Copyright © 2019 Albuquerque Journal
Journal Staff Writer
Two environmental groups are suing the U.S. Fish and Wildlife Service in an effort to protect the dunes sagebrush lizard, also known as the sand dune lizard, under the Endangered Species Act.
The Center for Biological Diversity and the Defenders of Wildlife filed a lawsuit in federal district court on Tuesday.
The small lizard only lives in southeast New Mexico and west Texas. It thrives in sand dunes and shrubs called shinnery oaks.
In May 2018, the groups asked Fish and Wildlife to list the species as threatened or endangered. The lawsuit argues the agency should have responded within 90 days with a decision as to whether the lizard and its habitat warrants protection.
“This is an animal that has adapted to a unique habitat,” said Michael Robinson, an advocate with the Center for Biological Diversity. “There's nowhere else like it in the Southwest. We're seeing the oil and gas industry damage this irreplaceable habitat of shinnery oaks and sand dunes.”
A Defenders of Wildlife study shows more than 1,600 acres of the lizard's habitat had been destroyed in the 18 months prior to the petition to list the lizard.
“What habitat remains has many threats, including herbicides, oil and gas development on public and private lands, and increased frac-sand mining operations,” Tuesday's lawsuit reads.
Hydraulic fracturing (fracking) extracts oil and gas by blasting sand, water and trace amounts of chemicals into the ground. Fracking companies in the booming Permian Basin often mine sand for their operations from surrounding sand dunes.
In 2010, Fish and Wildlife found the lizard needed federal protection because industry was threatening its habitat. But after then-Texas Comptroller Susan Combs worked with the oil and gas industry to create a voluntary conservation plan for companies, the agency backed away from listing the species.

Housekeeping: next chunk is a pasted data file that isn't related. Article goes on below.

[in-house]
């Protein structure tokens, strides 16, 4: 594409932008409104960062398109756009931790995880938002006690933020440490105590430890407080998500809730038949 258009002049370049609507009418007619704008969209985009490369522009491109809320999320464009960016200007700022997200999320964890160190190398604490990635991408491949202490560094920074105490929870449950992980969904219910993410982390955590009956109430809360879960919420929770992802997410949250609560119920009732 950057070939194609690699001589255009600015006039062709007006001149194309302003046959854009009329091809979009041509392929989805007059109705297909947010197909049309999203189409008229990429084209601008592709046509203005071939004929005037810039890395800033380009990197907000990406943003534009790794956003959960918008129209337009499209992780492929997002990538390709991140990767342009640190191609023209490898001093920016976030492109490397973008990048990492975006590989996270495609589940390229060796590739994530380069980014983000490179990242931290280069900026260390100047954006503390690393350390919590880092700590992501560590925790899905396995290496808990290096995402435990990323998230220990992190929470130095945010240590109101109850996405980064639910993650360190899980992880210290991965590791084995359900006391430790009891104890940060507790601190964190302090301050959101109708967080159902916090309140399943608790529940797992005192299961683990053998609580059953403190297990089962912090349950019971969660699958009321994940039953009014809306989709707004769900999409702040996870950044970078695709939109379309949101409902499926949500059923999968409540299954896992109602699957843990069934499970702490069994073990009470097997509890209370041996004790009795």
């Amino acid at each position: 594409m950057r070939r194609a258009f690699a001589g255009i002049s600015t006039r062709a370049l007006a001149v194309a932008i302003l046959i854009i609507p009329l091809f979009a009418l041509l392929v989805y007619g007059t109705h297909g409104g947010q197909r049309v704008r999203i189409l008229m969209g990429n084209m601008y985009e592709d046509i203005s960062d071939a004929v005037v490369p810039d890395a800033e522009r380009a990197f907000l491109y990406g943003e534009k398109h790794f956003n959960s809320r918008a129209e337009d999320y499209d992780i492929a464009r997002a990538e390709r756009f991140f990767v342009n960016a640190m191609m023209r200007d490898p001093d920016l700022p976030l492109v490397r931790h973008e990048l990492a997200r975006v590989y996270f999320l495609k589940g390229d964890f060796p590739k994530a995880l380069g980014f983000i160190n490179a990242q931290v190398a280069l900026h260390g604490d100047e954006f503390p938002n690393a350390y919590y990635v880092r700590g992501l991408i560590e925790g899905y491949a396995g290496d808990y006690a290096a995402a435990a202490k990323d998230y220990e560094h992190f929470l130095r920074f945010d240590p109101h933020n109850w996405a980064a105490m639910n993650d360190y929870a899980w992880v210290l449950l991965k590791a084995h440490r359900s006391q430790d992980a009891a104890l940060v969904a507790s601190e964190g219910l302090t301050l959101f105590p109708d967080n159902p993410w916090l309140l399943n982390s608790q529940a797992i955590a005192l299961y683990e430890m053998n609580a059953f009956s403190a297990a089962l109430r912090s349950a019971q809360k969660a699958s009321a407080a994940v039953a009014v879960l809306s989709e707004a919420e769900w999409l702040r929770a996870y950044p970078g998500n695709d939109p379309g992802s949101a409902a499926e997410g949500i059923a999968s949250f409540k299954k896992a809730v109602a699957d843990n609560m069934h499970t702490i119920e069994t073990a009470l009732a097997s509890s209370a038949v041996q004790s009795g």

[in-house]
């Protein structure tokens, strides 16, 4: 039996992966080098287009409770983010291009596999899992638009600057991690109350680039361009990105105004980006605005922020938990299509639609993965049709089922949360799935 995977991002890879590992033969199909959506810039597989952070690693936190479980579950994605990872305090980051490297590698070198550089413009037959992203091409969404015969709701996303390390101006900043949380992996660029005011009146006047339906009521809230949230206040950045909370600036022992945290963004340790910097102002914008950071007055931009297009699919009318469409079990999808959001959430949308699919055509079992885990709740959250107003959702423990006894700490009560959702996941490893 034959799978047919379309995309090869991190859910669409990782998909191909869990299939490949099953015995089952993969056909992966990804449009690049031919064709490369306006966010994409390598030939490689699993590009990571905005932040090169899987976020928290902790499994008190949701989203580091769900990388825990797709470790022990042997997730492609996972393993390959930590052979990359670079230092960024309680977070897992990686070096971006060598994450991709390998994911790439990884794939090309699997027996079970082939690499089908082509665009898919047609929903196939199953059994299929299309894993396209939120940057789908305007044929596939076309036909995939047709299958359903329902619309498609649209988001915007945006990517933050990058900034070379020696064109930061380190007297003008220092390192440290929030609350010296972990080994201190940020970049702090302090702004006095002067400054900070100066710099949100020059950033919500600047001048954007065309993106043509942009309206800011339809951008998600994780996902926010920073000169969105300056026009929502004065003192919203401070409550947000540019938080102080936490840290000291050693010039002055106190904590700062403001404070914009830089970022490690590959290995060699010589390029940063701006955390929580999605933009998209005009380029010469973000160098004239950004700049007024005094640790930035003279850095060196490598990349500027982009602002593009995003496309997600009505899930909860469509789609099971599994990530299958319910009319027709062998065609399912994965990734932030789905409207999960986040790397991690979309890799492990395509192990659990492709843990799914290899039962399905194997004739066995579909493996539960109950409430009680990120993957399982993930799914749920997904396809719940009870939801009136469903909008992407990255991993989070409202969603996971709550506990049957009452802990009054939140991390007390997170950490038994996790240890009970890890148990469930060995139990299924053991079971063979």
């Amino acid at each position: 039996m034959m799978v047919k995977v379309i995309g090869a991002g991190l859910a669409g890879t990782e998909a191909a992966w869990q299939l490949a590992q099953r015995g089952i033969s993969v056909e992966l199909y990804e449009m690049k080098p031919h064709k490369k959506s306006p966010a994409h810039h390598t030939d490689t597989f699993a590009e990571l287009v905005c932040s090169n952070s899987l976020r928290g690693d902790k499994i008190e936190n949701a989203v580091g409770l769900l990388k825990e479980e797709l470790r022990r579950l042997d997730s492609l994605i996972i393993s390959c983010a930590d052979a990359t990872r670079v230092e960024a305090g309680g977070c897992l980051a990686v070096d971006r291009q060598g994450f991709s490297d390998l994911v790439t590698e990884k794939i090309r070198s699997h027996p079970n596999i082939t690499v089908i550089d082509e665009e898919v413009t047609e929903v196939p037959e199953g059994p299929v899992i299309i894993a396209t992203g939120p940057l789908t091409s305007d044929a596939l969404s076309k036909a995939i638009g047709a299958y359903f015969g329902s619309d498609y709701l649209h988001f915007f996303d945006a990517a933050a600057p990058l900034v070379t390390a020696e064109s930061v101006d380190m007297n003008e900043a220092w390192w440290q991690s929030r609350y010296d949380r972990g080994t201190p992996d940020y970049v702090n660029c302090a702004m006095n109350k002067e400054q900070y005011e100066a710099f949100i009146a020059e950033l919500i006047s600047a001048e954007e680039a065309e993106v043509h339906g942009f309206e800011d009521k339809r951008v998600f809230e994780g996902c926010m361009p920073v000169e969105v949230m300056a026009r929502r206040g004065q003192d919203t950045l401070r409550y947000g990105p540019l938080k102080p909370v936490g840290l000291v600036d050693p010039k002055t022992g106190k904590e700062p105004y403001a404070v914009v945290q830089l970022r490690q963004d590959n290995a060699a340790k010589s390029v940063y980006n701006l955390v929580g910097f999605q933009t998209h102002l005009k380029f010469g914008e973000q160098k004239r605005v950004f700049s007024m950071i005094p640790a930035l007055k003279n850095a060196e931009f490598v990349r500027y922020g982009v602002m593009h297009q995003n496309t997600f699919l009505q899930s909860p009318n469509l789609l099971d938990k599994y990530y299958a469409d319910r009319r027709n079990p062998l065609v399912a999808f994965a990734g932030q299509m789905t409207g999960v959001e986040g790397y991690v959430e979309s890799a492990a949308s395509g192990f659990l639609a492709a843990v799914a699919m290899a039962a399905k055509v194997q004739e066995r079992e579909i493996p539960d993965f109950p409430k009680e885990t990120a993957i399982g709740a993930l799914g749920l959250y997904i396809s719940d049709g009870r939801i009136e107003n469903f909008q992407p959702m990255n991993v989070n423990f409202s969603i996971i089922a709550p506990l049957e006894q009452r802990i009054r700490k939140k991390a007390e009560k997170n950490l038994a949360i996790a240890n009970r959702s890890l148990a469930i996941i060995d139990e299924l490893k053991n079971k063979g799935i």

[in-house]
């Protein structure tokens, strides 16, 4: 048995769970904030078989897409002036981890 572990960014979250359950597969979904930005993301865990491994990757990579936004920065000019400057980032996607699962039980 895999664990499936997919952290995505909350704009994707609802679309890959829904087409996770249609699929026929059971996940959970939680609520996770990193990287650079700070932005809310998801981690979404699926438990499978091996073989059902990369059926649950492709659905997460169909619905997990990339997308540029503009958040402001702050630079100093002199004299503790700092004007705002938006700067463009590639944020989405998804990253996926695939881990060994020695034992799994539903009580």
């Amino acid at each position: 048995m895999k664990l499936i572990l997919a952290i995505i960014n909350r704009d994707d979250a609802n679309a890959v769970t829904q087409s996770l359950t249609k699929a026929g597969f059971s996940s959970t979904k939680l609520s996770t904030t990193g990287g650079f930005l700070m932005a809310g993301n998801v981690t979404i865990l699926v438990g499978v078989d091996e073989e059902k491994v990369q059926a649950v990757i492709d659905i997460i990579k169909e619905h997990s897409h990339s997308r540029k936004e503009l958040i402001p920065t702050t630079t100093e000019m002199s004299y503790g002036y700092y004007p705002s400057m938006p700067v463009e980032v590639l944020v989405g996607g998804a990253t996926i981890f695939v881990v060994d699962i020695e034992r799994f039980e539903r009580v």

The Center for Biological Diversity called that plan “hastily drafted” and “insufficient.”
In December 2018, current Texas Comptroller Glenn Hegar rescinded the plan and announced a new plan was in development. Robinson said he is unaware if the new plan addresses frac sand mining, a practice he labeled a “growing threat” to the lizard.
“When Fish and Wildlife is required to designate critical habitat, you get increased attention and scientific funding to ensure recovery of a species,” he said. “People start paying attention. When that habitat is designated, the federal government is not allowed to issue permits that would adversely affect habitat on public or private land.”
The New Mexico Department of Game and Fish considers the lizard endangered. Game and Fish estimates that the lizard's current fragmented habitat in New Mexico is less than 700 square miles.
Theresa Davis is a Report for America corps member covering water and the environment for the Albuquerque Journal. Visit reportforamerica.org to learn about the effort to place journalists in local newsrooms around the country.